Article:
Using risk factors is a powerful way to evaluate risks, but if people do not distinguish between the two this cannot work. The research does not show what wording to use instead, but we should be aware of this problem and give extra instructions, including examples to make clear what is intended, and look for better words.

The research is written up in full in “Results of an experiment in risk and uncertainty management.”

Other words that could be crucial

In your organization are people asked to “identify” risks or to “define” them? Almost certainly they are asked to “identify” risks, and yet there is an overwhelming practical reason for saying “define” instead.

A common problem with risk register items is that it is hard to tell what is included in the item. They tend to be vague, rather general, and to lack details necessary to properly assess them. Pick a sample on most corporate risk registers and think about each critically. The chances are you will conclude that nearly all of the items have this fault.

This may in part be because people think of “risks” as things that already exist, have clear boundaries, already given, and therefore need only be named. This is the frame created by the instruction to “identify” risks. As soon as we say “identify” we have people thinking that the risks need only be named.

In contrast, if we say “define” the risks this promotes a different frame, one in which risks do need to be explained and defined. And they do, don’t they!

Another wording that may help to encourage good explanation of risks is to ask for “areas of” risk/uncertainty. If we say “areas” this again suggests a concept that has a boundary, and therefore needs some definition.

[Poorly worded risks are also a feature of well known documents on risk. For example, as part of regulation for banks the Basle II documents included a breakdown of operational risk events. One of the first items is “Internal Fraud”, which is then broken into two sub-items, “Unauthorized Activity” and “Theft and Fraud.” If part of Internal Fraud is Unauthorized Activity, then presumably the rest is authorized activity – authorized theft and fraud!]

Moving on to another topic, if you are interested in getting people to consider “upside risks” as well as downside risks then you face a particular challenge. As already discussed, if you mention “risk” this is interpreted as negative by most non-specialists. As an alternative some have tried asking for “opportunities” instead. So far my informal observation is that this tends to trigger a lot of statements about things that are opportunities existing now, rather than ones that might arise in the future, which would be closer to the idea of an upside risk. Worse, the “opportunities” that pop up immediately in workshops tend to be suggestions the participants have made in the past and which were not acted upon, usually for good reasons.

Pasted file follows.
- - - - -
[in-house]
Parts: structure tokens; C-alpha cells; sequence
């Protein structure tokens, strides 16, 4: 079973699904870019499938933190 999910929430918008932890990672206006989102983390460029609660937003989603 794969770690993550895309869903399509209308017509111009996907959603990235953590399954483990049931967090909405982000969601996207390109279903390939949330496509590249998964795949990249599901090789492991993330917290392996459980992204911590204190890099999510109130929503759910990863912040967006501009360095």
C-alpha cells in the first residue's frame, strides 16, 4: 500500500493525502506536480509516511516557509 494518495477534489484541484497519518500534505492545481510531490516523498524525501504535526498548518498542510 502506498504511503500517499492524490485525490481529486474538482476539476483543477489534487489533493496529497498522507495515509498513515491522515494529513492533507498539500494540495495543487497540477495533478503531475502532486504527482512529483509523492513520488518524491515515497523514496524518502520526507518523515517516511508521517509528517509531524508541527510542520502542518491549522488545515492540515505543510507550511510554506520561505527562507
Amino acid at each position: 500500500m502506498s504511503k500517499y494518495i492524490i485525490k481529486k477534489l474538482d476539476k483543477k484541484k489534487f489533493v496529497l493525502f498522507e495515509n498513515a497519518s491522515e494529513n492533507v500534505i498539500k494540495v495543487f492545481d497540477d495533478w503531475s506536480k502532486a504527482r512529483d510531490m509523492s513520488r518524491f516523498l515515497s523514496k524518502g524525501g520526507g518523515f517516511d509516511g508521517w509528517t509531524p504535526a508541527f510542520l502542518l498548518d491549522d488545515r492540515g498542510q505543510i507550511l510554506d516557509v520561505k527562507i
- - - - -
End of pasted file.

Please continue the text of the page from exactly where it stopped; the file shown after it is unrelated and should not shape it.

At the very least we need to add to the explanation and perhaps experiment with alternative wording, such as asking for “potential future opportunities.”

Summary

The evidence so far is that the words we use to get people thinking about how uncertainty should affect their actions can have a profound effect on how well they perform. This is not just a theoretical debate between specialists, but a vital practical concern that affects whether risk management programmes make headway or not.

We need more research but already it is clear that asking people to “identify risks” is far from the best way to proceed.



New website, new perspective: www.WorkingInUncertainty.co.uk - Related articles - All articles - The author - Services

If you found any of these points relevant to you or your organisation please feel free to contact me to talk about them, pass links or extracts on to colleagues, or just let me know what you think. I can sometimes respond immediately, but usually respond within a few days. Contact details

Matthew Leitch - Author

About the author: Matthew Leitch is a tutor, researcher, author, and independent consultant who helps people to a better understanding and use of integral management of risk within core management activities, such as planning and design. He is also the author of the new website, www.WorkingInUncertainty.co.uk, and has written two breakthrough books. Intelligent internal control and risk management is a powerful and original approach including 60 controls that most organizations should use more. A pocket guide to risk mathematics: Key concepts every auditor should know is the first to provide a strong conceptual understanding of mathematics to auditors who are not mathematicians, without the need to wade through mathematical symbols. Matthew is a Chartered Accountant with a degree in psychology whose past career includes software development, marketing, auditing, accounting, and consulting. He spent 7 years as a controls specialist with PricewaterhouseCoopers, where he pioneered new methods for designing internal control systems for large scale business and financial processes, through projects for internationally known clients. Today he is well known as an expert in uncertainty and how to deal with it, and an increasingly sought after tutor (i.e. one-to-one teacher). more

Please share:            Share on Tumblr